Where should you start?
As Shep suggests: “Map and study your customer journey, and ask yourself: What are my top customer touch points? Where is there friction? And how can I reduce that friction?”
[bctt tweet="Where friction exists, frustration exists—and frustrated buyers and customers will seek out the path of least resistance. #Convenience #DigitalMarketing" username="toprank"]
The customer journey is anything but linear. We know prospective buyers and existing customers are increasingly self-directed in their quest for answers. Many turn to the internet-at-large and social media to research solutions, engage with brands, inform their decisions, and troubleshoot issues.
Marketers have the opportunity to create on-demand content that not only aids existing customers, but also engages prospects. For Shep, this falls under the convenience category of self-service.
[bctt tweet="#Marketers have the opportunity to create on-demand #content that not only aids existing customers, but also engages prospects." username="toprank"]
“Salesforce is a great example of this principle in action,” he says. “They offer great explainer and how-to content online, which gives their existing customers answers at their fingertips. If customers have a question or issue, they don’t have to call support."
Here's an example of one of Salesforce's How-To videos, one of many featured on their YouTube channel:
“What makes this a fantastic marketing piece is that anyone who happens to be considering their products can see this great content, allowing them to learn more about how a product works and the level of support offered,” he says.
But what about those who stop the search early and just pick up the phone? Shep says self-service content still plays a pivotal role.
“This content is a great supplement for live support,” he says. “Your team member can answer questions live, but also offer more convenient, digital solutions customers or prospects can walk away with.”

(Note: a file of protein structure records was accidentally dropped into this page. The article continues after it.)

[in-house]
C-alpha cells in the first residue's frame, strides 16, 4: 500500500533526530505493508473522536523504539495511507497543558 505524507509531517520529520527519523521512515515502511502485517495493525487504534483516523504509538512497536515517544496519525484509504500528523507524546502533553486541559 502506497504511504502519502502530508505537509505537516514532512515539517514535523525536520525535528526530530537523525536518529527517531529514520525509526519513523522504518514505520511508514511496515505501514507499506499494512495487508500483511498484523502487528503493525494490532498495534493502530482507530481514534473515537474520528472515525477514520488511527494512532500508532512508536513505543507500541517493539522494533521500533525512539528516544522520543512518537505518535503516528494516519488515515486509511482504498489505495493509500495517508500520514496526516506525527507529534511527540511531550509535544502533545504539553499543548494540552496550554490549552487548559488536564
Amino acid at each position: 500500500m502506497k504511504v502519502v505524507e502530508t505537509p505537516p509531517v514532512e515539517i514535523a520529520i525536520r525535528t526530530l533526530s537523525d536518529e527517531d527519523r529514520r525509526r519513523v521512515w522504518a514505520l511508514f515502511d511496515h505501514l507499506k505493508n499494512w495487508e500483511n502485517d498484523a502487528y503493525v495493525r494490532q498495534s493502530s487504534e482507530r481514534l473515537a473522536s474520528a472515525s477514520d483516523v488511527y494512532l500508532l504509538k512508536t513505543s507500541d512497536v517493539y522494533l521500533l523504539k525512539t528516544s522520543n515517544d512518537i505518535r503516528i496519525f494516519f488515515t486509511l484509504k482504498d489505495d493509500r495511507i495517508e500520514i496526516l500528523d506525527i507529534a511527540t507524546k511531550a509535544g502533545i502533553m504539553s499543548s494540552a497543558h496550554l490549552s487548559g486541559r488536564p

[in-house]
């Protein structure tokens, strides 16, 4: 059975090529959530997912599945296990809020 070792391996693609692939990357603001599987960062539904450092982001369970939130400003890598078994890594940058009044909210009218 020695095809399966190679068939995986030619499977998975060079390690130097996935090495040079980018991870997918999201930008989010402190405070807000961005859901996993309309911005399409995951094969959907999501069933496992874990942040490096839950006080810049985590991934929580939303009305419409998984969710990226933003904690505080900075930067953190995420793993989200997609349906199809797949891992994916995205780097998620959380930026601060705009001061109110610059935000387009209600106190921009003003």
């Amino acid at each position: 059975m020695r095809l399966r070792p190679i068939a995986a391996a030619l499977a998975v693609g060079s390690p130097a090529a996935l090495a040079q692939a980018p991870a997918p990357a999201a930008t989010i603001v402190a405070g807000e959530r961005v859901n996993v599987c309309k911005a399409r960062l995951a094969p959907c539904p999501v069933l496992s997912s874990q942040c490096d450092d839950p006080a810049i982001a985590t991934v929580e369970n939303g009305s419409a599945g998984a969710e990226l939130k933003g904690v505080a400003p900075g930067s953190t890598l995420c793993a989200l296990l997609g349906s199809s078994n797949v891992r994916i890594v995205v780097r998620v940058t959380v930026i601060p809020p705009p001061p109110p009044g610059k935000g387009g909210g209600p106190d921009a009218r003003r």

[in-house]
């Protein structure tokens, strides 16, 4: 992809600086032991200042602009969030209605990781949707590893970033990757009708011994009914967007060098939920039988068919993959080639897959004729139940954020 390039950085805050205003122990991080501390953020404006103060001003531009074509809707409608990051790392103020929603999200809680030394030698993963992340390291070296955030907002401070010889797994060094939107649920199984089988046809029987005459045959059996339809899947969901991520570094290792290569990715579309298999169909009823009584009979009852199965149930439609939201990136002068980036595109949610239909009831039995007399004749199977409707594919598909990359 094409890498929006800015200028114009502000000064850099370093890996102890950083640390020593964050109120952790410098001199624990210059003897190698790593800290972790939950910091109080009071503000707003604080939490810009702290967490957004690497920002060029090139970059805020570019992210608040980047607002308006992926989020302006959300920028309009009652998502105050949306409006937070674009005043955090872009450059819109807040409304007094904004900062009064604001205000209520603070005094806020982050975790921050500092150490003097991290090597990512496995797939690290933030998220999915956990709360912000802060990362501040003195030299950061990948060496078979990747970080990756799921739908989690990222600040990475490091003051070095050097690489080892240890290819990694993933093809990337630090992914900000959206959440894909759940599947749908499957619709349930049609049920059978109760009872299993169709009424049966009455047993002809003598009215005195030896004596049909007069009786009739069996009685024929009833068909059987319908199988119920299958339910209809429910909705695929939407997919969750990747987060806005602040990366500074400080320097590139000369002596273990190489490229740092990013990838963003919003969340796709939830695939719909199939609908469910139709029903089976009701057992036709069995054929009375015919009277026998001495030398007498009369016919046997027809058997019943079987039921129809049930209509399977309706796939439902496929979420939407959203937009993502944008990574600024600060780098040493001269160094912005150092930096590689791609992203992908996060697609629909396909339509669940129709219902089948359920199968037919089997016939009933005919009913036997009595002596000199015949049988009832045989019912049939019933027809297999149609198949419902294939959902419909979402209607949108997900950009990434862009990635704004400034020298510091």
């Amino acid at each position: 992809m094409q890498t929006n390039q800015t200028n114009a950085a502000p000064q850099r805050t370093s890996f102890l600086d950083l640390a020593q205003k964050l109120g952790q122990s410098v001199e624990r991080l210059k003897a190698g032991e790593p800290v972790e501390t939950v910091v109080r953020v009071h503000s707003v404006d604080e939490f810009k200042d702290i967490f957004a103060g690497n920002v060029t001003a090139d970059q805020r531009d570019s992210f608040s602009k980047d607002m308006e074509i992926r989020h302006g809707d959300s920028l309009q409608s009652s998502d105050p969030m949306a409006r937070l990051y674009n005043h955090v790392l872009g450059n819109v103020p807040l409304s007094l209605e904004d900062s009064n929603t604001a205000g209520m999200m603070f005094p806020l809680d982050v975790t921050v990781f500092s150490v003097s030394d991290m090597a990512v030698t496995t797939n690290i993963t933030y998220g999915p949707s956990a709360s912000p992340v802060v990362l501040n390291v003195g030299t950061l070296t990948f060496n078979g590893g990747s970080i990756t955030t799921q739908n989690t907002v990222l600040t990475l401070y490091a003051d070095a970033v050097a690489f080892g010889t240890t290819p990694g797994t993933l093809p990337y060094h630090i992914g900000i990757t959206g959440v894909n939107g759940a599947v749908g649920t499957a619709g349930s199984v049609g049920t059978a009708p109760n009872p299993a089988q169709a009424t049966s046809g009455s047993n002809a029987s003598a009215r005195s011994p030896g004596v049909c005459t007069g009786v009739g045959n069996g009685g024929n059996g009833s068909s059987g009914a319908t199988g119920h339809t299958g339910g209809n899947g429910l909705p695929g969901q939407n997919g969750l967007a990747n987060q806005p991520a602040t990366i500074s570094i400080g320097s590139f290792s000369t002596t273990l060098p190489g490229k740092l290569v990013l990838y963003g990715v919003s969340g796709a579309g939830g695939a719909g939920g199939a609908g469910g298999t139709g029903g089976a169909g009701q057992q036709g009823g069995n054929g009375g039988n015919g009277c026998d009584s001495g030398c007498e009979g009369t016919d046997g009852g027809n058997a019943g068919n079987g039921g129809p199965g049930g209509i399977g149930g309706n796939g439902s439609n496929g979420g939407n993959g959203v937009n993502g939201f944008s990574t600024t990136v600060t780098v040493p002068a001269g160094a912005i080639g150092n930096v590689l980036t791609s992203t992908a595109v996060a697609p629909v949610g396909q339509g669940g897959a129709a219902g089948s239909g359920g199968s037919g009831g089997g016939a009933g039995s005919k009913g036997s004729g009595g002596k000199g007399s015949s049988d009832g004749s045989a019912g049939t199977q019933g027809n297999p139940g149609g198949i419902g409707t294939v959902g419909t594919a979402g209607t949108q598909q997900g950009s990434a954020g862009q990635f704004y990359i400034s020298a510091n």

Defining Your Own Brand of Convenience
Here’s an important thing to remember, marketers: Convenience is objective. As Shep points out, what’s considered convenient for one business may simply be unacceptable for another—even within the same industry. That’s why it’s important to define your own brand of convenience—and not fall victim to what Shep calls “We Can Do It Too” Syndrome.
“Marketers need to stop placing so much emphasis on catching up or edging out their direct competitors,” he says. “Customers don’t compare you to your competitors anymore—they compare you to other positive experiences they’ve had.
“If you keep chasing what your competitors are doing, you’re always a step behind,” Shep adds. “That’s a good way to go out of business because you’re just doing what someone else is already doing.”
Aim to delight and surprise—not just satisfy—if you want to build relationships and create meaningful connections with your customers and prospects.
“Convenience is a separator between a satisfied customer and a loyal customer,” Shep says. “Satisfactory is a rating. Loyalty is an emotion. So, you need to figure out a way to create a lasting emotional bond.”
[bctt tweet="Satisfactory is a rating. Loyalty is an emotion. So, marketers need to figure out a way to create a lasting emotional bond. - @Hyken #CX #DigitalMarketing" username="toprank"]
Create Convenience. Create Loyalty.
Simply put, your customers and prospects want to do business with companies that make their lives easier. They want fast answers to their questions. They want service they can count on, every time. They want convenience. And they’ll pay with their budgets and loyalty.
By adding the convenience lens to your marketing efforts, you can uncover and mitigate friction points, and provide better on-demand content that fosters connections with your customers and prospects throughout their journey.
“As a marketer, you need to think it’s beyond just creating awareness, and think about creating an experience that your customers will talk about to create more awareness,” Shep shares. “The best marketing is when other people market for you.”
[bctt tweet="The best #marketing is when other people market for you. - @Hyken" username="toprank"]
A big thank you to Shep Hyken for sharing his expertise and insights. If you want to get ahold of his new book, it’s onpre-sale now.